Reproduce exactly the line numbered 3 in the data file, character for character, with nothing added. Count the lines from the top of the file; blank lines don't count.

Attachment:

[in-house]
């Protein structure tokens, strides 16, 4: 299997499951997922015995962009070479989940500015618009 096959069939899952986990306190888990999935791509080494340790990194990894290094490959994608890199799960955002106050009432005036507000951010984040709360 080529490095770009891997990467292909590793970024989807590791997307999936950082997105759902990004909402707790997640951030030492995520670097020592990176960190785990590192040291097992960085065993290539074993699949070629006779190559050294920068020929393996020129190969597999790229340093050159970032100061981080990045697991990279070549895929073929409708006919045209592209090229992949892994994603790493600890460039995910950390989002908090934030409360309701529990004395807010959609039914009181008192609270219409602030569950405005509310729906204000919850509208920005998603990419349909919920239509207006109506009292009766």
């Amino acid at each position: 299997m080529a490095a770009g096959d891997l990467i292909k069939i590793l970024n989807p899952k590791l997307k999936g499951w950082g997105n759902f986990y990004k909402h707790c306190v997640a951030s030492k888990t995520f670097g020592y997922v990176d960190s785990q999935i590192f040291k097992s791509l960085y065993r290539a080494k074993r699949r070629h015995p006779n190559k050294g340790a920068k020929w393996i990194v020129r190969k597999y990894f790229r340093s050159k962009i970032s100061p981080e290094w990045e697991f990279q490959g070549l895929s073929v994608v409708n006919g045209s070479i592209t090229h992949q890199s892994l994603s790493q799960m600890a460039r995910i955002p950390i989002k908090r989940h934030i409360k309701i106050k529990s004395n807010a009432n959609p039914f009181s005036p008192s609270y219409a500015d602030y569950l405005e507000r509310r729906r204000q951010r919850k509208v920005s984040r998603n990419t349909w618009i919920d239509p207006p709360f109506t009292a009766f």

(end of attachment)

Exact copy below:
């Amino acid at each position: 299997m080529a490095a770009g096959d891997l990467i292909k069939i590793l970024n989807p899952k590791l997307k999936g499951w950082g997105n759902f986990y990004k909402h707790c306190v997640a951030s030492k888990t995520f670097g020592y997922v990176d960190s785990q999935i590192f040291k097992s791509l960085y065993r290539a080494k074993r699949r070629h015995p006779n190559k050294g340790a920068k020929w393996i990194v020129r190969k597999y990894f790229r340093s050159k962009i970032s100061p981080e290094w990045e697991f990279q490959g070549l895929s073929v994608v409708n006919g045209s070479i592209t090229h992949q890199s892994l994603s790493q799960m600890a460039r995910i955002p950390i989002k908090r989940h934030i409360k309701i106050k529990s004395n807010a009432n959609p039914f009181s005036p008192s609270y219409a500015d602030y569950l405005e507000r509310r729906r204000q951010r919850k509208v920005s984040r998603n990419t349909w618009i919920d239509p207006p709360f109506t009292a009766f």